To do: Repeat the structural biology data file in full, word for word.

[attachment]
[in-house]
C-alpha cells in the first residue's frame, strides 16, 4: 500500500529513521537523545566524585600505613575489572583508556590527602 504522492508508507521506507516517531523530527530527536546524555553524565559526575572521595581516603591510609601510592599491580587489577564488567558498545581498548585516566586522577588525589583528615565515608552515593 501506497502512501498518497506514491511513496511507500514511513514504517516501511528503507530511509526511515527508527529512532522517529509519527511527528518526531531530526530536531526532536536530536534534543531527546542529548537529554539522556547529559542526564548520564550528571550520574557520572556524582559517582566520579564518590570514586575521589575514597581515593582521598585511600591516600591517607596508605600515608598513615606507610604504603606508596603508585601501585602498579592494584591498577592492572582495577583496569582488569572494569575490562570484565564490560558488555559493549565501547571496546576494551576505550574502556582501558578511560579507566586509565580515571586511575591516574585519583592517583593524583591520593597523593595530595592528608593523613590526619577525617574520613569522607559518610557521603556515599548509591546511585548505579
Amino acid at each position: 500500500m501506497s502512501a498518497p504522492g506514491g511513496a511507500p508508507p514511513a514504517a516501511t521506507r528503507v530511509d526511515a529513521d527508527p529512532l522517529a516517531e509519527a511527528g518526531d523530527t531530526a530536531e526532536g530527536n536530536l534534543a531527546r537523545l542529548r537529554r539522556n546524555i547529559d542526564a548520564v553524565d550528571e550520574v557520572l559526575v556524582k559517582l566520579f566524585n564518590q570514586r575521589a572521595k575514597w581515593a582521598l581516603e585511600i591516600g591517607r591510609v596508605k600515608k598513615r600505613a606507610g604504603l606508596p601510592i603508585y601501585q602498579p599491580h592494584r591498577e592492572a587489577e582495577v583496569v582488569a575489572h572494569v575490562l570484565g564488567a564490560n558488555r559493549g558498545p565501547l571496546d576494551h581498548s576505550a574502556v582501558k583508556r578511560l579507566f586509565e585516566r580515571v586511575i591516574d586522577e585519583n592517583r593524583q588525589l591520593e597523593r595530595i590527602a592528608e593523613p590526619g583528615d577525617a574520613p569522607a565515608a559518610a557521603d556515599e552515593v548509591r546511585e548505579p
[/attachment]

[in-house]
C-alpha cells in the first residue's frame, strides 16, 4: 500500500529513521537523545566524585600505613575489572583508556590527602 504522492508508507521506507516517531523530527530527536546524555553524565559526575572521595581516603591510609601510592599491580587489577564488567558498545581498548585516566586522577588525589583528615565515608552515593 501506497502512501498518497506514491511513496511507500514511513514504517516501511528503507530511509526511515527508527529512532522517529509519527511527528518526531531530526530536531526532536536530536534534543531527546542529548537529554539522556547529559542526564548520564550528571550520574557520572556524582559517582566520579564518590570514586575521589575514597581515593582521598585511600591516600591517607596508605600515608598513615606507610604504603606508596603508585601501585602498579592494584591498577592492572582495577583496569582488569572494569575490562570484565564490560558488555559493549565501547571496546576494551576505550574502556582501558578511560579507566586509565580515571586511575591516574585519583592517583593524583591520593597523593595530595592528608593523613590526619577525617574520613569522607559518610557521603556515599548509591546511585548505579
Amino acid at each position: 500500500m501506497s502512501a498518497p504522492g506514491g511513496a511507500p508508507p514511513a514504517a516501511t521506507r528503507v530511509d526511515a529513521d527508527p529512532l522517529a516517531e509519527a511527528g518526531d523530527t531530526a530536531e526532536g530527536n536530536l534534543a531527546r537523545l542529548r537529554r539522556n546524555i547529559d542526564a548520564v553524565d550528571e550520574v557520572l559526575v556524582k559517582l566520579f566524585n564518590q570514586r575521589a572521595k575514597w581515593a582521598l581516603e585511600i591516600g591517607r591510609v596508605k600515608k598513615r600505613a606507610g604504603l606508596p601510592i603508585y601501585q602498579p599491580h592494584r591498577e592492572a587489577e582495577v583496569v582488569a575489572h572494569v575490562l570484565g564488567a564490560n558488555r559493549g558498545p565501547l571496546d576494551h581498548s576505550a574502556v582501558k583508556r578511560l579507566f586509565e585516566r580515571v586511575i591516574d586522577e585519583n592517583r593524583q588525589l591520593e597523593r595530595i590527602a592528608e593523613p590526619g583528615d577525617a574520613p569522607a565515608a559518610a557521603d556515599e552515593v548509591r546511585e548505579p